In this months alert we examine how your clients, including LGBT clients and unmarried partners, can remove over $5 million free from estate tax and how this opportunity may be vanishing soon.
Unless Congress takes action before year-end, which most experts think is unlikely, the amount that can be passed free of estate tax will drop from $5.12 million to $1 million on January 1, 2013. For a decedent with an estate of $5 million, this would result in an increase in estate tax of $2,045,000.
Earlier this year, President Obama introduced his proposal to lower the estate tax exemption amount permanently from $5 million to $3.5 million and the lifetime gift tax exemption amount from $5 million to $1 million. This would essentially be the same as the law that was in effect in 2009. The maximum estate and gift tax rate would be fixed at 45% (up from 35% currently). The current portability provision, allowing the survivor to use the predeceasing spouses unused exemption, would be made permanent. Executors and lifetime donors would be required to report valuation and tax basis information to the IRS. This would enable the IRS to verify whether income tax gains are properly reported upon the future sale by the beneficiary. The Presidents proposal would also tighten or eliminate many popular estate tax reduction strategies such as the Family Limited Partnership (FLP), Family Limited Liability Company (FLLC), Grantor Retained Annuity Trust (GRAT), and Sale to Defective Grantor Trust. With the pending election and the looming deficits, both the Republicans and the Democrats seem equally averse to tackling this subject prior to the election. If Congress fails to act, or if the Presidents proposal is adopted, there would be tremendous savings available to taxpayers who act now to utilize the current, perhaps short-lived, $5.12 million exemption amount before it disappears at year-end.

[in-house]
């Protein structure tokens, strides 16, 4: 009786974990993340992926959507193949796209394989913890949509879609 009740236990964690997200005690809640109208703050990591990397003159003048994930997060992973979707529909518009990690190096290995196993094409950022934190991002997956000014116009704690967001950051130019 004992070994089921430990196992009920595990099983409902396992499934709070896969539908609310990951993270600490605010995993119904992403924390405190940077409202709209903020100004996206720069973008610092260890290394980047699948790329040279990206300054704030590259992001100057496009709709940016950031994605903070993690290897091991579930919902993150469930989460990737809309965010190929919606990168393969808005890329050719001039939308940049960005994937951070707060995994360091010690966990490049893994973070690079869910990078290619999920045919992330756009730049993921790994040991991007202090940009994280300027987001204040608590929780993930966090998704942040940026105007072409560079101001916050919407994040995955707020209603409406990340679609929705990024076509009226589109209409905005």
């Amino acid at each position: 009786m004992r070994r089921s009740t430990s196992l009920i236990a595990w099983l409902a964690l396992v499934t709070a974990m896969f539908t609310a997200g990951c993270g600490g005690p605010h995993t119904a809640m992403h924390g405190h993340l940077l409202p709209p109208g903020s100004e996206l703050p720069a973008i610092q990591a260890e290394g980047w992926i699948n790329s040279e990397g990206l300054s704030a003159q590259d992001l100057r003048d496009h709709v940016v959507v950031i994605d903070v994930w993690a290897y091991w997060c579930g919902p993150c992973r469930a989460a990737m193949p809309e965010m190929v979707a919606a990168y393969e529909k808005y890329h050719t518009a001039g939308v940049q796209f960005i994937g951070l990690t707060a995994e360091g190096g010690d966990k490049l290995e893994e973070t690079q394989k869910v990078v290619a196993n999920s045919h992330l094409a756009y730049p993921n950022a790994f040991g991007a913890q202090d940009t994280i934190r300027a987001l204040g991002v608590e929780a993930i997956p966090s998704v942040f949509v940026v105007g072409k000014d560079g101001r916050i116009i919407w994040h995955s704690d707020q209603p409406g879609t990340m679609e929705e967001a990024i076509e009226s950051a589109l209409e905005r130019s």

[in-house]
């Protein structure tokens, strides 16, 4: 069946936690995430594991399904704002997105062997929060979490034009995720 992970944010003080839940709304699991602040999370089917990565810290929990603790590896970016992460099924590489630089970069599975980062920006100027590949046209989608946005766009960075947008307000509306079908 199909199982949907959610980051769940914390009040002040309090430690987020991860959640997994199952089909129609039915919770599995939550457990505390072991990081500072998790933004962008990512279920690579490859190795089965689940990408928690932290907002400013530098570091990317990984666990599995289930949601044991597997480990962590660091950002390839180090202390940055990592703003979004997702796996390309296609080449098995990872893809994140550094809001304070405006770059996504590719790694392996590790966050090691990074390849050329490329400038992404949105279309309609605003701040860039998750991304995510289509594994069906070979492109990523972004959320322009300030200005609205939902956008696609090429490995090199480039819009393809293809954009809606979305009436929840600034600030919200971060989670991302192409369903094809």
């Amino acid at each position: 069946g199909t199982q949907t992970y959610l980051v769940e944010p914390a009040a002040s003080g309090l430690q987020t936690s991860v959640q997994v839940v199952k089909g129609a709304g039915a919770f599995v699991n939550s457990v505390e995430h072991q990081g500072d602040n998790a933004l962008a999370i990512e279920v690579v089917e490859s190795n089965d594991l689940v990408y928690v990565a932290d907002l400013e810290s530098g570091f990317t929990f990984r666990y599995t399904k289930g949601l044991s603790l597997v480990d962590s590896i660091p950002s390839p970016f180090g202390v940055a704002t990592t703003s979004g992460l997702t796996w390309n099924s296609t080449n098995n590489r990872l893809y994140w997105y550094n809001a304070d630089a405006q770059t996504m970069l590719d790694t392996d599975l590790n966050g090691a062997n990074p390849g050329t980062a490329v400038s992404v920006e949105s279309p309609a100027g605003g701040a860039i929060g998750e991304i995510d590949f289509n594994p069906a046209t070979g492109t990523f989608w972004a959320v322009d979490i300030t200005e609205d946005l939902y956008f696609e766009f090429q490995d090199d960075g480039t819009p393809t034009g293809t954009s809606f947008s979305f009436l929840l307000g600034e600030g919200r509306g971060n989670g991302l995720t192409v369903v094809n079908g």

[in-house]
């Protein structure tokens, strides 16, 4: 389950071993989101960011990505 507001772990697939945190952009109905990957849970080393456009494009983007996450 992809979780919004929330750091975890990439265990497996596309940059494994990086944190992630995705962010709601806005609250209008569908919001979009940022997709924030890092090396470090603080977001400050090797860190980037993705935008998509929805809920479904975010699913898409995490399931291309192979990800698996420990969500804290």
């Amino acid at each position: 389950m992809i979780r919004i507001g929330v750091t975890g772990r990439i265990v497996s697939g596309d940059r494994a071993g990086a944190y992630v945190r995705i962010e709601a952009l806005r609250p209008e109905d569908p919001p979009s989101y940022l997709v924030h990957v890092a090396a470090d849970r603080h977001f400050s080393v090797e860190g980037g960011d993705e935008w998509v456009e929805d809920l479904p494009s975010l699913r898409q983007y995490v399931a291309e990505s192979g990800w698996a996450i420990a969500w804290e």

Our previous alerts regarding using the current exemption amount prior to expiration have primarily concerned planning for married couples. However, the planning options available to lock-in the current $5.12 million exemption are available equally to gay and lesbian couples, as well as opposite sex unmarried partners. LGBT couples (whether or not married) and unmarried couples are not eligible for the unlimited marital deduction that postpones estate taxation until the death of the surviving spouse for traditional married couples. Because of this, it is critical that LGBT and unmarried partners with substantial wealth see an estate planning attorney who is experienced with these planning strategies in order to take advantage of the current opportunities available to them. Failure to complete this planning before year-end may result in the surviving partner being saddled with substantial estate tax at the death of the first partner to die. This will result in a decrease in the income and assets available to the surviving partner. Engaging in planning today to lock-in the $5.12 million exemption amount can preserve the income and assets available to the surviving partner.
Our office focuses on estate planning strategies for clients of all wealth levels, including clients who will be subject to estate tax at death. We also have extensive experience in estate planning for LGBT couples and unmarried opposite sex partners. Other services we offer include planning to escape generational estate taxation through the use of generation-skipping or dynasty trusts, asset protection strategies, as well as estate and trust administration. As a member of the American Academy of Estate Planning Attorneys, our firm is kept up to date with information regarding tax developments as well as cutting edge planning strategies for persons of all wealth levels. You can get more information about a complimentary review of your clients existing estate plans and our planning and administration services by calling or by visiting our website.